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Melting pot or civil war? : a son of immigrants makes the case against open borders / Reihan Salam.

Salam, Reihan, (author.).
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Available copies

  • 3 of 4 copies available at Evergreen Indiana.

Current holds

0 current holds with 4 total copies.

Location Call Number / Copy Notes Barcode Shelving Location Status Due Date
Mooresville PL - Mooresville 325.73 SAL (Text) 37323005418556 NEW-BKS Available -
New Castle-Henry County PL - New Castle 325.73 SALA (Text) 39231033474855 Ratcliffe-Carnegie Reading Room In process -
South Whitley Comm. PL - South Whitley 325.73 SALAM REIHAN (Text) 30402004724219 NEW NON-FICTION Available -
West Lafayette PL - West Lafayette 325.73 SAL (Text) 31951004328305 Main Floor - New Arrivals Available -

Record details

  • ISBN: 9780735216273
  • ISBN: 0735216274
  • Physical Description: 213 pages ; 22 cm
  • Publisher: New York, New York : Sentinel, [2018]

Content descriptions

Bibliography, etc. Note:
Includes bibliographical references (pages [189]-205) and index.
Summary, etc.:
"For too long, liberals have suggested that only cruel, racist, or nativist bigots would want to restrict immigration. Anyone motivated by compassion and egalitarianism would choose open, or nearly-open, borders--or so the argument goes. Now, Reihan Salam, the son of Bangladeshi immigrants, turns this argument on its head. In this deeply researched but also deeply personal book, Salam shows why uncontrolled immigration is bad for everyone, including people like his family. Our current system has intensified the isolation of our native poor, and risks ghettoizing the children of poor immigrants. It ignores the challenges posed by the declining demand for less-skilled labor, even as it exacerbates ethnic inequality and deepens our political divides. If we continue on our current course, in which immigration policy serves wealthy insiders who profit from cheap labor, and cosmopolitan extremists attack the legitimacy of borders, the rise of a new ethnic underclass is inevitable. Even more so than now, class politics will be ethnic politics, and national unity will be impossible. Salam offers a solution, if we have the courage to break with the past and craft an immigration policy that serves our long-term national interests. Rejecting both militant multiculturalism and white identity politics, he argues that limiting total immigration and favoring skilled immigrants will combat rising inequality, balance diversity with assimilation, and foster a new nationalism that puts the interests of all Americans--native-born and foreign-born--first"-- Provided by publisher.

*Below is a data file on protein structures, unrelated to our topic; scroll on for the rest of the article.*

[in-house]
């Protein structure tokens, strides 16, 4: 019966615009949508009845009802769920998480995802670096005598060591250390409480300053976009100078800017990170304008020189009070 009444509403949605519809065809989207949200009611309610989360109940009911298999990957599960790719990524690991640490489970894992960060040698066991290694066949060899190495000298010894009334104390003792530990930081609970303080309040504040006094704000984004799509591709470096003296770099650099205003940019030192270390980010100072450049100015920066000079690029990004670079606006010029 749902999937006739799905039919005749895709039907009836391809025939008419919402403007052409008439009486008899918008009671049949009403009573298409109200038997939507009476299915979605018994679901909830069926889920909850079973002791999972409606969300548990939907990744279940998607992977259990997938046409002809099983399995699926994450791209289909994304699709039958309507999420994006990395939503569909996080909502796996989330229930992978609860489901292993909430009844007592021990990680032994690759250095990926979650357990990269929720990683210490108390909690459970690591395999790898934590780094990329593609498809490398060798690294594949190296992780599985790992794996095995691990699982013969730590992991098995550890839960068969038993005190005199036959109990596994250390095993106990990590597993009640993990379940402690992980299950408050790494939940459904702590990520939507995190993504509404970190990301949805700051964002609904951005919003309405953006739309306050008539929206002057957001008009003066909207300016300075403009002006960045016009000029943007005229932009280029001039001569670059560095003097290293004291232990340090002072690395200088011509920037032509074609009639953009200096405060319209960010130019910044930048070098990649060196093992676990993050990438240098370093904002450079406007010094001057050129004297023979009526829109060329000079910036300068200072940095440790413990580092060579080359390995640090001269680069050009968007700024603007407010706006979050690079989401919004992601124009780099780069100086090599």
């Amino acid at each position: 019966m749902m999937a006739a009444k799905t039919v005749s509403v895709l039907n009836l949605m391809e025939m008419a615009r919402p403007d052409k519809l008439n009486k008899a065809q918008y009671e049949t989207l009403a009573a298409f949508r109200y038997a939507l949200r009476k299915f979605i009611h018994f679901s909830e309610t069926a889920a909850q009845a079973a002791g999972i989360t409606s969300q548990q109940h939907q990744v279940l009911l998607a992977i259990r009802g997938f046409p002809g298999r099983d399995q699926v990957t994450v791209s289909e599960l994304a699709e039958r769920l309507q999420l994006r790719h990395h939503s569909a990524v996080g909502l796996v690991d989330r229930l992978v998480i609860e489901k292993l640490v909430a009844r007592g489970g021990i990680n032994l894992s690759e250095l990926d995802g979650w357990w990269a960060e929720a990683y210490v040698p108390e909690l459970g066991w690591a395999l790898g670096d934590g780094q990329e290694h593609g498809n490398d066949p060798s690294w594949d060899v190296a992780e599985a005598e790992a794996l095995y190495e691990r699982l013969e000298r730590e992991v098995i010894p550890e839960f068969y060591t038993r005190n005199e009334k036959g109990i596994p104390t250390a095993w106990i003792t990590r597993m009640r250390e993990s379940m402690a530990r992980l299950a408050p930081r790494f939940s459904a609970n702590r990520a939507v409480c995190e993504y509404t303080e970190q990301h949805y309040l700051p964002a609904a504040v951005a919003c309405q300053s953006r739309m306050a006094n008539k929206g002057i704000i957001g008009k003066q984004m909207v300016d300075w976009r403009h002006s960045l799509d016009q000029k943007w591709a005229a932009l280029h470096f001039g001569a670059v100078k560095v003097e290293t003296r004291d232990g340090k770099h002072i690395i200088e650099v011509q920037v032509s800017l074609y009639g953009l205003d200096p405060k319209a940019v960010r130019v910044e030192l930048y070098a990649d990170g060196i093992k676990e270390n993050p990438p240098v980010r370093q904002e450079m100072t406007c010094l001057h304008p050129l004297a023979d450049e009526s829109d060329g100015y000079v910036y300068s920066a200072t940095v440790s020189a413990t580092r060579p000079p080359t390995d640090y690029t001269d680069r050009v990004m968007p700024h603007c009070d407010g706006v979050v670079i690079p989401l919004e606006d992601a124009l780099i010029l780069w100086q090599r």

Subject: United States > Emigration and immigration > Government policy.

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